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Tibet freedom move will fail: China
BEIJING, NOV 18 (Agencies):
Published on 18 Nov. 2008 11:19 PM IST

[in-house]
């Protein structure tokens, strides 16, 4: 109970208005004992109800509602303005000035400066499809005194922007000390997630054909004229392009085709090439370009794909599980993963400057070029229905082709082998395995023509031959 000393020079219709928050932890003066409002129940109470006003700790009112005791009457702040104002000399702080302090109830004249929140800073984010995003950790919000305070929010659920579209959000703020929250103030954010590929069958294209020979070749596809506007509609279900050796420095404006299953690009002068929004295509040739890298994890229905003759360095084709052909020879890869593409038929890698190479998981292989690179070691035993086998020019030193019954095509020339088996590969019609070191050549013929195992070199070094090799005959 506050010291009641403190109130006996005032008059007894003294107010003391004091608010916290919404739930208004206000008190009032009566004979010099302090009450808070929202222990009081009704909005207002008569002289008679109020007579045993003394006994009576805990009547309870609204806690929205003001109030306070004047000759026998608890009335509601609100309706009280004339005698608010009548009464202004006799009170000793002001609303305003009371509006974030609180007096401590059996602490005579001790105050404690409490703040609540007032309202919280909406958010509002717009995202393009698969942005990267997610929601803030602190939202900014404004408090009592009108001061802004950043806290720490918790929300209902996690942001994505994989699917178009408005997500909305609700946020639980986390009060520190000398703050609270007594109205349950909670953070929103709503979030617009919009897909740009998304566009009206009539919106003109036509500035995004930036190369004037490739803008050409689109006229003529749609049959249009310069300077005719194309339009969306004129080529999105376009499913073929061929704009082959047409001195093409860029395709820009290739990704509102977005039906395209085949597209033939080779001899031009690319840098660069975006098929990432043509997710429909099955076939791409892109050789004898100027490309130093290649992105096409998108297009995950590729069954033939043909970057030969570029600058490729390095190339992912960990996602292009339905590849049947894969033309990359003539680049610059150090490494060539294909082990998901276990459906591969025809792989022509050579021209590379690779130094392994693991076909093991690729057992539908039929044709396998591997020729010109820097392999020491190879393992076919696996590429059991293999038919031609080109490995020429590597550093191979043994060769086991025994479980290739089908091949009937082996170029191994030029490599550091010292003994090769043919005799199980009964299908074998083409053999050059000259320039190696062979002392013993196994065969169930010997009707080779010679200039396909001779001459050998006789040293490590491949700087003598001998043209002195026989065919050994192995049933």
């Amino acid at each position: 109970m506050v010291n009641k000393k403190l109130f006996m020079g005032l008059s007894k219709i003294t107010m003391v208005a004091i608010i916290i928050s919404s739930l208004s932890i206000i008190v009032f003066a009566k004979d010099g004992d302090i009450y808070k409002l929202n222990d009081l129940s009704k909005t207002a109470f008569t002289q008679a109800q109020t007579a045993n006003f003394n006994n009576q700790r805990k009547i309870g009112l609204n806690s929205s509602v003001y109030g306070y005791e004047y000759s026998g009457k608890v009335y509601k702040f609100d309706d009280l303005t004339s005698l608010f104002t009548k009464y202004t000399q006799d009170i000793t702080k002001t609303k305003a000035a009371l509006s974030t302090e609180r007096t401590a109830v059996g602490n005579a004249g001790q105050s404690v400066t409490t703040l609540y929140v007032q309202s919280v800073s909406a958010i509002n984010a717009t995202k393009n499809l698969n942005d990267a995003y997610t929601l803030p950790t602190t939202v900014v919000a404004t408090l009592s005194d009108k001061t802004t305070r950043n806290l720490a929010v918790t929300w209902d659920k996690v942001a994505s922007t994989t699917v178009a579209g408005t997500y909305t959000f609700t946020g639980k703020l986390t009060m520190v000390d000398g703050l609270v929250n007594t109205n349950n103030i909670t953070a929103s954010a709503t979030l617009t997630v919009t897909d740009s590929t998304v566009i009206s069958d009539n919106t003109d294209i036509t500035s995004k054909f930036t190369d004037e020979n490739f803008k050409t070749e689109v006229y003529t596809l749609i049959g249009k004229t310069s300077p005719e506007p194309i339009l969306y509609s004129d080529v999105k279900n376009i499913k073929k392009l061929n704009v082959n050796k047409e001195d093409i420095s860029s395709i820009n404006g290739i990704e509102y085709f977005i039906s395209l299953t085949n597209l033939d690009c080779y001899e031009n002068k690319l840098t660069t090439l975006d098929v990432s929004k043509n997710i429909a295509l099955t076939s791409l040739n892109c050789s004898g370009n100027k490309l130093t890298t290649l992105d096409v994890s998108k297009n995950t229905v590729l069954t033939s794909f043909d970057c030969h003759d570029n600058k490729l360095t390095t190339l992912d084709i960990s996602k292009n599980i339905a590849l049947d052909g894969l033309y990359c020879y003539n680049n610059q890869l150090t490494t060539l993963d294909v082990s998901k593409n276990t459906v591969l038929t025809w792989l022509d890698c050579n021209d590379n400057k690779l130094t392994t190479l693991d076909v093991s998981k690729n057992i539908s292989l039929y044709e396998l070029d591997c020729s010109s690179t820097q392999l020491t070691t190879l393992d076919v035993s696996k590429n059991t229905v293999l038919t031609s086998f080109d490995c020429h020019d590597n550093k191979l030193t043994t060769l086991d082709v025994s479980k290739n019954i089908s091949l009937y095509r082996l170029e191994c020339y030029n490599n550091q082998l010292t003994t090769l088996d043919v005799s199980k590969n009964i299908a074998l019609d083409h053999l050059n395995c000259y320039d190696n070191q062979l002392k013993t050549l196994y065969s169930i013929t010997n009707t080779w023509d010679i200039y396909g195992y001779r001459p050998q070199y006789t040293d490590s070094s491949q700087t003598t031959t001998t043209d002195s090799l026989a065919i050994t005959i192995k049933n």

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China insisted on Tuesday that any effort by Tibetan exiles to seek independence for their homeland would fail, as they held talks in India on a new strategy for their campaign against Chinese rule. “Our position on Tibet is clear and resolute. Any attempt to separate Tibet from China is doomed to fail,” foreign ministry spokesman Qin Gang told reporters. “The so-called Tibetan government-in-exile is not recognised by any government in the world.” Qin’s comments come as Tibetan leaders are meeting this week in the first major re-evaluation of their strategy since the Dalai Lama in 1988 outlined his “middle way,’’ which pushes for autonomy but not outright independence for Tibet. The meeting in India comes after the Dalai Lama expressed frustration over years of fruitless talks with China. Earlier today, the prime minister of Tibet’s exiled government said that leaders would push for Tibetan independence if a key meeting of exiles this week decides to drop the Dalai Lama’s measured path of compromise. More than 500 Tibetan exile leaders held ``emotionally charged’’ closed door discussions as part of a pivotal weeklong meeting, said Samdhong Rinpoche, the exiled prime minister. At the meeting, “there are mixed feelings, frustration, hope and determination to do something, but it’s not very clear what to do,’’ said Rinpoche. The Dalai Lama has expressed frustration over years of fruitless talks with China and prominent Tibetan leaders have said the conciliatory approach ``has failed.’’ Rinpoche said the meetings that began on Monday could lead to a dramatic new path for the Tibetan movement. ``If the outcome of the present meeting is we should switch over from the ‘middle way’ to independence, we will gladly follow that,’’ Rinpoche said Tuesday. He said any decision made this week would be taken to the exile parliament, which will have the final say. ``We are sincerely committed to a genuine democratic system to reflect public opinion,’’ he said. China insists Tibet has been part of its territory for 700 years, although many Tibetans say they were effectively independent for most of that time. Chinese forces invaded shortly after the 1949 communist revolution and the Dalai Lama fled to India in 1959 amid an unsuccessful uprising. Large numbers of Tibetans remain fervently Buddhist and loyal to the Dalai Lama. If the exiles choose a more confrontational approach, Tibetans living under Chinese rule would bear the brunt of any government response. Much of the debate is expected to boil down to two main choices: whether to continue pursuing the politics of compromise or to begin a long-shot independence movement, a move almost certain to end talks held intermittently with Beijing since 2002. Any deviation from current policies was almost certain to scuttle the tenuous ties with Beijing, which has long accused the Dalai Lama of fomenting an independence movement. The Dalai Lama’s envoys to the recent talks with Beijing said in a statement on Sunday that they had presented China with a detailed plan on how Tibetans could meet their autonomy needs within the framework of China’s constitution. The plan calls for the protection for the Tibetan language and culture, restrictions on non-Tibetans moving into Tibet and the rights of Tibetans to create an autonomous government. But China apparently rejected the plan. Chinese officials said no progress was made in the talks two weeks ago, calling the Tibetan stance ``a trick’’ and saying it lacked sincerity.

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